So I was wandering around the store today and noticed that there were a whole bunch of paperbacks up front that I didn't really recognize. I hadn't really remembered seeing them in hardcover, and that's because, as I confirmed with Jason, they are all paperback originals. This was yesterday's future of publishing, before ebooks were tomorrow's future of publishing. But of course yesterday's tomorrow is today, which is as good a reason as any to call these books to your attention.
Nancy Huston has a new novel? Who knew? I really enjoyed Fault Lines several years ago. The new novel, Infrared (Black Cat/Grove Press) which came out in France in 2010, is about Rena Greenblatt, a successful photographer who has overcome both a troubled childhood and twice as many failed marriages, who takes a holiday in Florence with her father and stepmother. The banal family holiday is juxtaposed, both with accounts from her lover covering race riots in Paris, and her own first-person intimate confessions. Did I get those details write? Starred review from Publishers Weekly and France Soir called it “an intense and sensual novel.”
Jason, on the other hand, read the last Nathan Larson novel, The Dewey Decimal System, and seemed quite excited by The Nervous System (Akashic), which Ken Bruen praised as “sheer magic and delirious joy” on the book jacket. Our hero, the eponymous Dewey Decimal, is living in post-apocalyptic New York City, where he attempts to make order of the New York Public Library. He’s also a vet, has OCD, and he freelances as muscle for corrupt politicians and various underworlders The new novel finds Dewey attempting to clean up the loose ends of the first book (including a killing, which I probably shouldn’t give away if you are still planning to read it). Laura Lippman pines over the perfect prose, “as tweaked and jumpy and memorable as the man known as Dewey Decimal.” To her taste, she’s more of a Library of Congress girl.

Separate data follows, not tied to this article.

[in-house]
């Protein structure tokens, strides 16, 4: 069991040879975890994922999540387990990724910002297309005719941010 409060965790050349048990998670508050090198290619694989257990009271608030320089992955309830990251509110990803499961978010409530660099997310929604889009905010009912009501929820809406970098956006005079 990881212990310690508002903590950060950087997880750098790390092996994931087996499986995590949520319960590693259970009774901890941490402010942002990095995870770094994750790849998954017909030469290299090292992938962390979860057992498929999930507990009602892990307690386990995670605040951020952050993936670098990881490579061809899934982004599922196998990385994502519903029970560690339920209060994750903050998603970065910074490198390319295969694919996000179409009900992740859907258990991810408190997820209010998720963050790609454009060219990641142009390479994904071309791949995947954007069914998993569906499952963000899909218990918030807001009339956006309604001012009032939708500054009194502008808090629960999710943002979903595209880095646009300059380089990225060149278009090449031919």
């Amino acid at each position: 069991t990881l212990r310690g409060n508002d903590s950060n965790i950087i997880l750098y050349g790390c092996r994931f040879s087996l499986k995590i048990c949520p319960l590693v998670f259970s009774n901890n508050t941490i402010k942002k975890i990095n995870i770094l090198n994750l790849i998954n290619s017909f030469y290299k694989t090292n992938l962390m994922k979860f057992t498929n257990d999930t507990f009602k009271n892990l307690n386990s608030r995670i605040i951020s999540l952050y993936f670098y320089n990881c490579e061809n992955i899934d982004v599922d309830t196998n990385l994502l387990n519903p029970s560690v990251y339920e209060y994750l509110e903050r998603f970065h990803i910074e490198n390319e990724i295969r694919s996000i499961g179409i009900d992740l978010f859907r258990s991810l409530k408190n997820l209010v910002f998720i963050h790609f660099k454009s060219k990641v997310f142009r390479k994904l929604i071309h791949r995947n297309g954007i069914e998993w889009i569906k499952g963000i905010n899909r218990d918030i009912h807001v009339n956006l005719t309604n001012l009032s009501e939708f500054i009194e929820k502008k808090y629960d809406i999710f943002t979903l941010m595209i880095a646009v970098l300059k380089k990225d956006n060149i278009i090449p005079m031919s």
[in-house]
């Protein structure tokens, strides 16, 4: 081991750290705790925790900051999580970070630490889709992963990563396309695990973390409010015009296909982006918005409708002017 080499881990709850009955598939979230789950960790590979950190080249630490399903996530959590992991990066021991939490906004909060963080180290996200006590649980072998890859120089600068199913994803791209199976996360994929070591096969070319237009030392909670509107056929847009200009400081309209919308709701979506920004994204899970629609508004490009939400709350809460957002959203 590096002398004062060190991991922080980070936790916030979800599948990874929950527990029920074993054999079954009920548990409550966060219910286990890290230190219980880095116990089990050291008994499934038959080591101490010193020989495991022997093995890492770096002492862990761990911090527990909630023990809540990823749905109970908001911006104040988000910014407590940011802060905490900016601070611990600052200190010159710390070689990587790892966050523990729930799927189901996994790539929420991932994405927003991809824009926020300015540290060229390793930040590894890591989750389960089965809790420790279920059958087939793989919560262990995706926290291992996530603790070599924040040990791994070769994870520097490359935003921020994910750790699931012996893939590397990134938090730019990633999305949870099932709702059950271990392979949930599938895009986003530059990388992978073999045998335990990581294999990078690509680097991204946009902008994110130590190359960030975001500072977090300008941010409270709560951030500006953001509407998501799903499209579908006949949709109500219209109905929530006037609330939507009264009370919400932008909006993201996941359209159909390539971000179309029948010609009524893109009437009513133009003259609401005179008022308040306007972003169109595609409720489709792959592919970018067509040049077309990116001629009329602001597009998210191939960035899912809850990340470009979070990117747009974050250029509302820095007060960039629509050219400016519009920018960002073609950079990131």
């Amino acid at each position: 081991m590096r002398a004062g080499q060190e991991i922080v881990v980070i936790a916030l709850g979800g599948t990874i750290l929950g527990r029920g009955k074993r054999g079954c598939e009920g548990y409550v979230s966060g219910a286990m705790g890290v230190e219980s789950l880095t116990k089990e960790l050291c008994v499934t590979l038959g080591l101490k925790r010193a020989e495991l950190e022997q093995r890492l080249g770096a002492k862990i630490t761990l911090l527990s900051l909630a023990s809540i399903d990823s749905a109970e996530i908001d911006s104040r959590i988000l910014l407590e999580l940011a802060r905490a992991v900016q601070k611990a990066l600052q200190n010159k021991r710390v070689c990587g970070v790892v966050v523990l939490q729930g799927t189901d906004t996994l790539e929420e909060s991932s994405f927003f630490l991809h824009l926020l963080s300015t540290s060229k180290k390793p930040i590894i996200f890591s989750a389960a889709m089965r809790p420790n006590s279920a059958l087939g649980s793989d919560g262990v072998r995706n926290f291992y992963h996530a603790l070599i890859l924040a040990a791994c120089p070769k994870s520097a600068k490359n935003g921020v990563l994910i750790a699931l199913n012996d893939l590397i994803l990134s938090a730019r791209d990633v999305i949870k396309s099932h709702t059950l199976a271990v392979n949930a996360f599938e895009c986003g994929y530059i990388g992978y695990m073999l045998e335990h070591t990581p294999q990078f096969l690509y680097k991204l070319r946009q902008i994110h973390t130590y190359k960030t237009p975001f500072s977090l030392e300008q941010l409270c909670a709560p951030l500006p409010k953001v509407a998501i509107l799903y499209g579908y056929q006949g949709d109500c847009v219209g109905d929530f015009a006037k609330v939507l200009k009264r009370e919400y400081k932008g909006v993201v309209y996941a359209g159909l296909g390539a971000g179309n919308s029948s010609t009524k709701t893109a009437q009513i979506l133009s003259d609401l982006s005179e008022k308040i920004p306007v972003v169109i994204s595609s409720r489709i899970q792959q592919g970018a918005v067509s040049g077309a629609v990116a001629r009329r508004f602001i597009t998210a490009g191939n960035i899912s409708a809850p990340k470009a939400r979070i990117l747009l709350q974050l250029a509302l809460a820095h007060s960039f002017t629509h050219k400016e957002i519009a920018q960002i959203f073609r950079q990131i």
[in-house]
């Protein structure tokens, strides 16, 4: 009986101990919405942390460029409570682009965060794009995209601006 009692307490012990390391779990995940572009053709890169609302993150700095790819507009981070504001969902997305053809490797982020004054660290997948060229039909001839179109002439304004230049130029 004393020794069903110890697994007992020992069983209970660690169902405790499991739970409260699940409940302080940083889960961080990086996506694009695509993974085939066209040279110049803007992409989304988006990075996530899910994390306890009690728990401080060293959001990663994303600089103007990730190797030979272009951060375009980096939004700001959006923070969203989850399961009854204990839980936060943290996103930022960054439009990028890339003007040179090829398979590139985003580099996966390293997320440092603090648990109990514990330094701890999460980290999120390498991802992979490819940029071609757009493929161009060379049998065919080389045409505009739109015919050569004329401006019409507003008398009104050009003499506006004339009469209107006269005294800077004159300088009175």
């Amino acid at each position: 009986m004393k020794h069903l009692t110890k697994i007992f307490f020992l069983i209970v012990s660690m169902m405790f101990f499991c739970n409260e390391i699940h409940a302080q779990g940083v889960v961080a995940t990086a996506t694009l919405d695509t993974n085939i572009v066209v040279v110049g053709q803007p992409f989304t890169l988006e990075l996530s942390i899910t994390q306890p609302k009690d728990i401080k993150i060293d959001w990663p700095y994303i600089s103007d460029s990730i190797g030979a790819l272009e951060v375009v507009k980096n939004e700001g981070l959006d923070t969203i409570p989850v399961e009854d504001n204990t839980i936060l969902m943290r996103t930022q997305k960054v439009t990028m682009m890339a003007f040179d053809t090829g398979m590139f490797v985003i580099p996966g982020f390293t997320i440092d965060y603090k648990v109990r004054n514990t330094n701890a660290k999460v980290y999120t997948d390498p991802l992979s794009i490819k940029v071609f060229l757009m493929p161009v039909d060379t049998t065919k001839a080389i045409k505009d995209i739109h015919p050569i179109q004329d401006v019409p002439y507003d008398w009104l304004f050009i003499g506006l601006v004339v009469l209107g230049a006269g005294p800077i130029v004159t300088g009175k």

Misfit, by Adam Braver (Tin House) shows Marilyn Monroe’s iconic dress on its jacket and that might be a clue that this novel is about the last weekend of her life, spent at the Cal Neva lodge, Frank Sinatra’s resort. Braver’s fascinated with this line of inspiration, having previously penned November 22, 1963 (Kennedy) and Divine Sarah (Bernhardt), more last moments of the stars--I see a boxed set someday. Dan Chaon notes “Adam Braver has a wonderfully rich imagination and his grasp of historical characters and settings is both deep and natural. I would gladly read anything he writes.” while Ann Beattie offers that this “amazing” novel is about “identity, privacy, and intimacy that both exposes and conceals its subject.” From my short browsing of the Misfit, it called to mind Lily Tuck, but I have no idea if that bears out.
Children in Reindeer Woods (Open Letter) is translated from the Icelandic by Lytton Smith. I am very excited to try to get all the accents correct. The author is Kristín Ómarsdóttir (perhaps best known in Iceland as a playwright, where she won the prestigious Griman award) has written a story about young Billie, whose temporary home turns out to be in a war zone. Paratroopers kill everyone in the home and then turn on each other, and Billie is forced to live with Rafael, a solider turned farmer. Shane, where are you? I think this author is channeling Jesse Ball. From Kirkus: “This is the first of Icelandic author Ómarsdottir's novels to appear in English, and it shouldn't be the last. Somewhere in the reader's mind, Catch-22 echoes faintly.”
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